amillionyears Sat 22-Dec-12 20:52:54

Also research the particular company. Why do you want to work for them.

Waswondering Sat 22-Dec-12 21:00:14

What about the oil industry? Electrical engineers valued in the Aberdeen area, prospects are good and pay is very good. Look at professional hire sections of employers' websites.

Also if you're postdocing do use your careers service - they may have a Careers Advisor specifically for postdocs/staff.

Also have you looked at the website for CV advice?

Good luck and sympathies - dh is a PhD and has been through the postdoc treadmill.

Ronaldo Sun 23-Dec-12 13:36:45

This is just my experience,but I have found there is a good deal of inverted snobbery and prejudice against Ph.D candidates outside of university departments and research posts.

I have found that state schools ( I was made redundant from a university a while back) Ph.D's are a mills tone round your neck in getting a job!

I got a post in an independent school where there doesnt seem to be quite so much anti - feeling. Thats probably because independent schools measure their worth and market themselves through their staff lists. The more Ph.D's the better it seems.

Even in the world of work (I have a top maths degree) its a negative if you have a Ph.D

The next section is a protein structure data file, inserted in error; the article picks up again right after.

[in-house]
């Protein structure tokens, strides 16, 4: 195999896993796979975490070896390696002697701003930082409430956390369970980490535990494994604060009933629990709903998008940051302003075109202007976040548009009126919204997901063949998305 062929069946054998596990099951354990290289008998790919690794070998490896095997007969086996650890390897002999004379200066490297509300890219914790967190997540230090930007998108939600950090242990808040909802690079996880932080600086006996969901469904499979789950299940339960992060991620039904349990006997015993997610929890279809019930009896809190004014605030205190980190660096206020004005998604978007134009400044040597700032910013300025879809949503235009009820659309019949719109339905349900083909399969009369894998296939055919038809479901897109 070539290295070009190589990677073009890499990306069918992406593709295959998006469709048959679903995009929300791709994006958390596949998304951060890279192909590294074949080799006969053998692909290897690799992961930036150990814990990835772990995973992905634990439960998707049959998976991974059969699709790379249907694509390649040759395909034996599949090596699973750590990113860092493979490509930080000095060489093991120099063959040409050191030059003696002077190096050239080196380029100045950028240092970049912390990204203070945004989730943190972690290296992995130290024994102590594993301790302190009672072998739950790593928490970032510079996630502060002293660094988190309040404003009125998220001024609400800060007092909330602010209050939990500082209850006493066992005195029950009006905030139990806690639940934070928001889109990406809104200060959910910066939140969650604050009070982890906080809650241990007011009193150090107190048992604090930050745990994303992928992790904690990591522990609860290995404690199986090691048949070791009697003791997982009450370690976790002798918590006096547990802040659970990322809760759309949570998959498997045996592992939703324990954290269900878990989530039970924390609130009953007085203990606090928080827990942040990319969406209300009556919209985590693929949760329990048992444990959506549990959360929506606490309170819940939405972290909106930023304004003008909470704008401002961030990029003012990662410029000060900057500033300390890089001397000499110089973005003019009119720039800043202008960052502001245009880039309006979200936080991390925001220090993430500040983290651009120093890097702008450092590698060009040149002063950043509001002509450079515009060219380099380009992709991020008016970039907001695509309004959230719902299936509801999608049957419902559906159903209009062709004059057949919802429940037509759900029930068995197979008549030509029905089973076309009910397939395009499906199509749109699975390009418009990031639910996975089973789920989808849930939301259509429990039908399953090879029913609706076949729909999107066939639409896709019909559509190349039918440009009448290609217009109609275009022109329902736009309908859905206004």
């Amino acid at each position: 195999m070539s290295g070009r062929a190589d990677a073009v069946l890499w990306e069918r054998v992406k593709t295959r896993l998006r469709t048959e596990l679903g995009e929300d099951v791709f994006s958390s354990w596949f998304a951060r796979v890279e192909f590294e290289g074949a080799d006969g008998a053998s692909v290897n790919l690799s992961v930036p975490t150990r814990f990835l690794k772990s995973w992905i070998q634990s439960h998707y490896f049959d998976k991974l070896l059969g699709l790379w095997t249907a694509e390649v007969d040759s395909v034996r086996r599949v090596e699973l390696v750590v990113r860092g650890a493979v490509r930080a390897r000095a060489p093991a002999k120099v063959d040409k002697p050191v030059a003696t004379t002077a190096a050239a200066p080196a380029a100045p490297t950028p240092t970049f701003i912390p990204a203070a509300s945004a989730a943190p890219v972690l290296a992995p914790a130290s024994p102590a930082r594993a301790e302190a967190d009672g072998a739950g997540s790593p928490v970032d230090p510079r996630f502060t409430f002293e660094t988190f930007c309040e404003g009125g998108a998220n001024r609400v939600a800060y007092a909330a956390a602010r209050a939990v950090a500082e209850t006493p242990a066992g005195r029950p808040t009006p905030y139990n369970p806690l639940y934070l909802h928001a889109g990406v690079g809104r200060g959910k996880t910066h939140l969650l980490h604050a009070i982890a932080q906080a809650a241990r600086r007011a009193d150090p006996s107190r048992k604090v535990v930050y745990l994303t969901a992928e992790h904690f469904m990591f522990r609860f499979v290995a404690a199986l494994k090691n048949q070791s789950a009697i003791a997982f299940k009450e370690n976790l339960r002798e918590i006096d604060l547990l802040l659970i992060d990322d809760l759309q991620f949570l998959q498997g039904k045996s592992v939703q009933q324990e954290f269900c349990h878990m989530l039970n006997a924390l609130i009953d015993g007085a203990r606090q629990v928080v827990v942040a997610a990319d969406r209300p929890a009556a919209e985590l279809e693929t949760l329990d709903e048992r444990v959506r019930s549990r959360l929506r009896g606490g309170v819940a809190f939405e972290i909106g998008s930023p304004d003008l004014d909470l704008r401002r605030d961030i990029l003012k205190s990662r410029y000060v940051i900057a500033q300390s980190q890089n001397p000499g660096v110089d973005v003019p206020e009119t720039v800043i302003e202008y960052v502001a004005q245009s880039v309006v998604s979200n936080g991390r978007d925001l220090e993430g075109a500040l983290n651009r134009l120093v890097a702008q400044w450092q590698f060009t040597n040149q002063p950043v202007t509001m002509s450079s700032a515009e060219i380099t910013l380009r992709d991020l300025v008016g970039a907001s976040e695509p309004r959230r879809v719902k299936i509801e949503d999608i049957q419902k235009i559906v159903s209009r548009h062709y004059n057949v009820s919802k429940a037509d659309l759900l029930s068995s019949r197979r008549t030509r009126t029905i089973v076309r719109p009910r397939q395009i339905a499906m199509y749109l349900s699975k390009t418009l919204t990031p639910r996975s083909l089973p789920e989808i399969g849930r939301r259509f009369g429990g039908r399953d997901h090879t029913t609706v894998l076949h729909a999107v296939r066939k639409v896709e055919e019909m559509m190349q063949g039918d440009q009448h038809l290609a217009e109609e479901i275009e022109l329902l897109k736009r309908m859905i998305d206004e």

btw, it is illegal to miss off your qualifications. If you wereto get a job as a result and later found out you could find yourself prosecuted for gaining employment fraudulently. Missing qualifications off is considered in law to be the same as adding them on or making them look better than they are.

Its called gaining pecunary advantage by fraudulent representation. Just thought you should know.

TheFallenMadonna Sun 23-Dec-12 13:44:44

Not my experience of state schools. I work in a challenging school, and they are much keener on the title than I. There are teachers with PhDs in the majority of the state school Science departments I'm familiar with. Maths not so much, mind you.

Ephiny Sun 23-Dec-12 13:47:15

I don't think it's a disadvantage as such. But if you're applying for jobs that don't require the PhD, you need to make a convincing case for why you want that particular job, and that you're enthusiastic and committed, as well as emphasising your skills and experience as well as the qualification.

I think often when people complain about being rejected for being 'overqualified', it's more that they see the job as being a bit beneath them, especially as a long-term prospect, and that comes across to the employer.

There are a lot of people with PhDs (in maths/engineering/physics/computing) in City finance type jobs, especially quantitative modelling and technology roles. However there are people now doing postgraduate degrees specifically in quantitative finance and similar, so you would have to show that you have the business knowledge to go along with your technical skills.

Have you asked for feedback on your unsuccessful attempts? (assuming you're getting to the interview stage)

Ephiny Sun 23-Dec-12 13:56:07

Oh, I see you've been struggling to get interviews recently. In that case it's obviously your CV and cover letter you need to look at in the first instance. Definitely do get some advice if you can, yes it's a difficult time for jobseekers, but if you're not even getting an interview for jobs you're qualified for and in areas you're experienced in, it's likely that there's something fixable you're doing wrong.